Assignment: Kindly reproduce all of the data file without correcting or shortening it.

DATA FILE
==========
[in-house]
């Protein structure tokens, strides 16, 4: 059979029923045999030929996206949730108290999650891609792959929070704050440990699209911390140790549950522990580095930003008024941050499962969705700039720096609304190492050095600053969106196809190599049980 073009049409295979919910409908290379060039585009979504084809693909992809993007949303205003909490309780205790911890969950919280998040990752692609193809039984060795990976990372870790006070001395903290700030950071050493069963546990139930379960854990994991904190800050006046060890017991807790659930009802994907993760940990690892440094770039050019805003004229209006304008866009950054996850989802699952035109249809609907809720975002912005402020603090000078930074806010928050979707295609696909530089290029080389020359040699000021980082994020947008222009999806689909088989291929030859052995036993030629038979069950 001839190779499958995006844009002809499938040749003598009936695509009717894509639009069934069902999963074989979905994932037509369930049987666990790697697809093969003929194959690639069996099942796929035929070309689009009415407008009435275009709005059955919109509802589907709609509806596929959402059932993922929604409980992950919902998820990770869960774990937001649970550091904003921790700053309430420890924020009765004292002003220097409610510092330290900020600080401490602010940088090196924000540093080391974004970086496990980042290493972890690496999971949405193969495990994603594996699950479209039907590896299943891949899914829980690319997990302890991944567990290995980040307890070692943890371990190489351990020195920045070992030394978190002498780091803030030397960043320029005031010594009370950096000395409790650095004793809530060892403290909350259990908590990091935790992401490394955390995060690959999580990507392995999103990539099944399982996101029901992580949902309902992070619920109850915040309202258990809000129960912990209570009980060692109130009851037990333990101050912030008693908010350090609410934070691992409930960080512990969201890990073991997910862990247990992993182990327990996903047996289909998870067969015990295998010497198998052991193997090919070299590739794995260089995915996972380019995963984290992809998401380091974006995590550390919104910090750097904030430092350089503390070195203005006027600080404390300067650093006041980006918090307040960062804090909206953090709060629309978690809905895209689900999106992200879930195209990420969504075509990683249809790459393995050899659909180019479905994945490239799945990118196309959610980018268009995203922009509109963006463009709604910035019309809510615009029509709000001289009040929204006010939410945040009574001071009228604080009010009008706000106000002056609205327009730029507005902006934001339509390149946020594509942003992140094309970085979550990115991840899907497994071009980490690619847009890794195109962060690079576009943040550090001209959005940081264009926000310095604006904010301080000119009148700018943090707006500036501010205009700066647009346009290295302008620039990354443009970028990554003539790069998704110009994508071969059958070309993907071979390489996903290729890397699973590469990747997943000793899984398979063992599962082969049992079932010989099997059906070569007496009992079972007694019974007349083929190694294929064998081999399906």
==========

[in-house]
């Protein structure tokens, strides 16, 4: 059979029923045999030929996206949730108290999650891609792959929070704050440990699209911390140790549950522990580095930003008024941050499962969705700039720096609304190492050095600053969106196809190599049980 073009049409295979919910409908290379060039585009979504084809693909992809993007949303205003909490309780205790911890969950919280998040990752692609193809039984060795990976990372870790006070001395903290700030950071050493069963546990139930379960854990994991904190800050006046060890017991807790659930009802994907993760940990690892440094770039050019805003004229209006304008866009950054996850989802699952035109249809609907809720975002912005402020603090000078930074806010928050979707295609696909530089290029080389020359040699000021980082994020947008222009999806689909088989291929030859052995036993030629038979069950 001839190779499958995006844009002809499938040749003598009936695509009717894509639009069934069902999963074989979905994932037509369930049987666990790697697809093969003929194959690639069996099942796929035929070309689009009415407008009435275009709005059955919109509802589907709609509806596929959402059932993922929604409980992950919902998820990770869960774990937001649970550091904003921790700053309430420890924020009765004292002003220097409610510092330290900020600080401490602010940088090196924000540093080391974004970086496990980042290493972890690496999971949405193969495990994603594996699950479209039907590896299943891949899914829980690319997990302890991944567990290995980040307890070692943890371990190489351990020195920045070992030394978190002498780091803030030397960043320029005031010594009370950096000395409790650095004793809530060892403290909350259990908590990091935790992401490394955390995060690959999580990507392995999103990539099944399982996101029901992580949902309902992070619920109850915040309202258990809000129960912990209570009980060692109130009851037990333990101050912030008693908010350090609410934070691992409930960080512990969201890990073991997910862990247990992993182990327990996903047996289909998870067969015990295998010497198998052991193997090919070299590739794995260089995915996972380019995963984290992809998401380091974006995590550390919104910090750097904030430092350089503390070195203005006027600080404390300067650093006041980006918090307040960062804090909206953090709060629309978690809905895209689900999106992200879930195209990420969504075509990683249809790459393995050899659909180019479905994945490239799945990118196309959610980018268009995203922009509109963006463009709604910035019309809510615009029509709000001289009040929204006010939410945040009574001071009228604080009010009008706000106000002056609205327009730029507005902006934001339509390149946020594509942003992140094309970085979550990115991840899907497994071009980490690619847009890794195109962060690079576009943040550090001209959005940081264009926000310095604006904010301080000119009148700018943090707006500036501010205009700066647009346009290295302008620039990354443009970028990554003539790069998704110009994508071969059958070309993907071979390489996903290729890397699973590469990747997943000793899984398979063992599962082969049992079932010989099997059906070569007496009992079972007694019974007349083929190694294929064998081999399906």